On Tipping


“Tipping is not included…” How often have I heard this when going out for dinner?


Not that often, actually (surprise!). I’d say about one in 10 times I go out for dinner or lunch, maybe less. Because it is so rare it kinda stands out. So, when recently I again was confronted with this phrase, in a restaurant which was really not that great, it kinda inspired me to write a little post on the subject. Get ready for some random thoughts!


The places that I have been told about the “service is not included” are mostly tourist-y places and restaurants in the US. Now I know that in the US tipping is a big deal, because often restaurant employees are underpaid and the tips are part of their livelihood. In Northern Europe, not so much. I am not saying servers are rich, but restaurant workers make a living wage, so all tipping is extra. When going abroad I usually make sure to read up on the local tipping culture to avoid making some social faux pas. For example, in some Asian countries giving a tip is apparently considered rude!

But I do feel that if you are in a very touristic area/appear to be a tourist restaurants are more likely to pull the “Tipping not included :)”-card, even in countries where tipping is not mandatory. (Which is what happened in the restaurant of the second paragraph…)

So when is the tip included? Sometimes you see ‘service compris’ or ‘service included’ on the menu card or the bill, which means that the gratuity *is* in fact included in the price. I noticed this in some restaurants in e.g France and Italy.

Where does the idea of giving extra money on top of a bill come from when it comes to eating out? It is kinda weird if you think about it. If I buy a new phone I won’t tell the salesperson to ‘keep the change’. Or leave some coins in the air plane seat after flying. It seems that gratuity is due to historical reasons; service personnel used to be paid badly and the tips were (a large part of) their income. Additionally there was a power difference, where the wealthy eater would offer some coins to the less affluent service staff.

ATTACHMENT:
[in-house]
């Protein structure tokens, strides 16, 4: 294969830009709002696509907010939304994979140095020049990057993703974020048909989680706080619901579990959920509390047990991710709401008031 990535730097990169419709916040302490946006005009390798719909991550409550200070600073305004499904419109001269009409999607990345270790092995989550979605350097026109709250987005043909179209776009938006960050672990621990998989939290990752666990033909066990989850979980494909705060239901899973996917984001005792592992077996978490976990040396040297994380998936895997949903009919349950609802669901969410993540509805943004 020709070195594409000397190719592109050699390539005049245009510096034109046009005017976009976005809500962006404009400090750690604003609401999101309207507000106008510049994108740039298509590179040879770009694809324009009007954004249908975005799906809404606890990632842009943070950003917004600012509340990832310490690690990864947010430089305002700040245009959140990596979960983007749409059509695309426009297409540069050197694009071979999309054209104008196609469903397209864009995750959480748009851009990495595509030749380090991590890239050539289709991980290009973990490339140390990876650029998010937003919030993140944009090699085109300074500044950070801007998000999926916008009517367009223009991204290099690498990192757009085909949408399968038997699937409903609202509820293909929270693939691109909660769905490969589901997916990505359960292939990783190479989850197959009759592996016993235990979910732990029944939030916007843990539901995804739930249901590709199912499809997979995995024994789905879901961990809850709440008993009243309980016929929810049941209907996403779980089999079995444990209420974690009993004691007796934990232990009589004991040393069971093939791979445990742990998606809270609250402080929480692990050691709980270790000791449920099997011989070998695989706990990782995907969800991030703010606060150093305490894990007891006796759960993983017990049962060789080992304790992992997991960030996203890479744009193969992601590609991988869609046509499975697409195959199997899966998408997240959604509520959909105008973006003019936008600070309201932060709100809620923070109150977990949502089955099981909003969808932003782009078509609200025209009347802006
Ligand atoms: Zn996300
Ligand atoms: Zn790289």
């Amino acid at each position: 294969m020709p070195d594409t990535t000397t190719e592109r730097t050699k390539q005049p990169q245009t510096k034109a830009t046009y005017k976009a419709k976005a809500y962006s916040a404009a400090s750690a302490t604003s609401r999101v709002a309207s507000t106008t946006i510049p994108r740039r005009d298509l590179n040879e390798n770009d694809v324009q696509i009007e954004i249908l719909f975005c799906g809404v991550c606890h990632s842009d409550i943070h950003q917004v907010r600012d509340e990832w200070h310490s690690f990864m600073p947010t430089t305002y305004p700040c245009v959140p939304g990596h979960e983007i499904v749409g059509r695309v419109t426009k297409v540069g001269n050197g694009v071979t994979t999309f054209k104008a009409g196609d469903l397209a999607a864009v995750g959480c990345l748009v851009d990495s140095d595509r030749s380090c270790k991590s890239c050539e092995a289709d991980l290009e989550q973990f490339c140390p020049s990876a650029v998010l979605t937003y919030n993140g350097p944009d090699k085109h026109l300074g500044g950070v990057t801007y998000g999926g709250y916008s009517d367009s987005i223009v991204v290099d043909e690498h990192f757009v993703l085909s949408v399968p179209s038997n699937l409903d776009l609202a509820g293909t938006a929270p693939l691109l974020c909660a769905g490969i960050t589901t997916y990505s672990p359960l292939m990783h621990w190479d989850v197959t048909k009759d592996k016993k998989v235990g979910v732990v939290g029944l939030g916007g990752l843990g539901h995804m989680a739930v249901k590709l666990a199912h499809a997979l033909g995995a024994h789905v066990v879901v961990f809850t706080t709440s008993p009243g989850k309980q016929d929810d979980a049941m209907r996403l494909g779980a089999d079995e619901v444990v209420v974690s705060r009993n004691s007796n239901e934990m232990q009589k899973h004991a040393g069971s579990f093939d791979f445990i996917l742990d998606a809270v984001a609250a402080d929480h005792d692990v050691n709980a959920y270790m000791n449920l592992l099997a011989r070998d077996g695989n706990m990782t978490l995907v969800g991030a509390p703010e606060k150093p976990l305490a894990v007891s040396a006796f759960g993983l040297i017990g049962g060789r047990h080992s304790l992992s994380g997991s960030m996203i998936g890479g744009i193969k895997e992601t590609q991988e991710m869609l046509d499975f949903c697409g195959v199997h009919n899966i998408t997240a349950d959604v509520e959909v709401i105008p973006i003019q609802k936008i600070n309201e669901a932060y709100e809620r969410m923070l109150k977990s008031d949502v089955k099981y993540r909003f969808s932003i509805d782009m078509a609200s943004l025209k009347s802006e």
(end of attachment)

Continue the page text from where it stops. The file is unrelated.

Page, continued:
In many countries this has been changed later and service personnel actually get at least minimum wage. But the habit remained.

Bill at American Dream Diner

Personally, I give some extra money if the service has been good-to-great. If the service is okay it depends on how much coins I have (hey that is a factor too!). Normally I would round the bill up to a nice number to give about 5-10 %** depending on the price of the food.


Since I became vegan I have noticed that my tipping behaviour has changed. The availability of vegan options, and the reactions of the staff definitively plays a role here. I tend to tip more at fully vegan restaurants, and restaurants that have good & clearly marked vegan options. Also restaurants that have no vegan options that are willing to make me something special, or are accommodating in another way, will get more money from me.

Because if I go somewhere and people are thoughtful and caring, I want to throw money at them to stimulate them to do that more. I think overall, as a vegan I give larger tips compared to when I was still vegetarian. I do also feel a bit that I am representing a larger group so I want to leave a positive impression 🙂



What are your thoughts on gratuity & service charges? Do you think tipping is silly and you refuse it or are you always very generous? Did you start tipping more when going vegan too? Let me know! I am always interested to hear others opinions on this, because no matter how rational we approach gratuity, it remains a tricky topic I think.



**Now, if you are used to tipping 10-20%, that seems super stingy, but remember these people make a normal living wage.


Author: Sandra

Running, cats, sewing, vegan cooking and eating.

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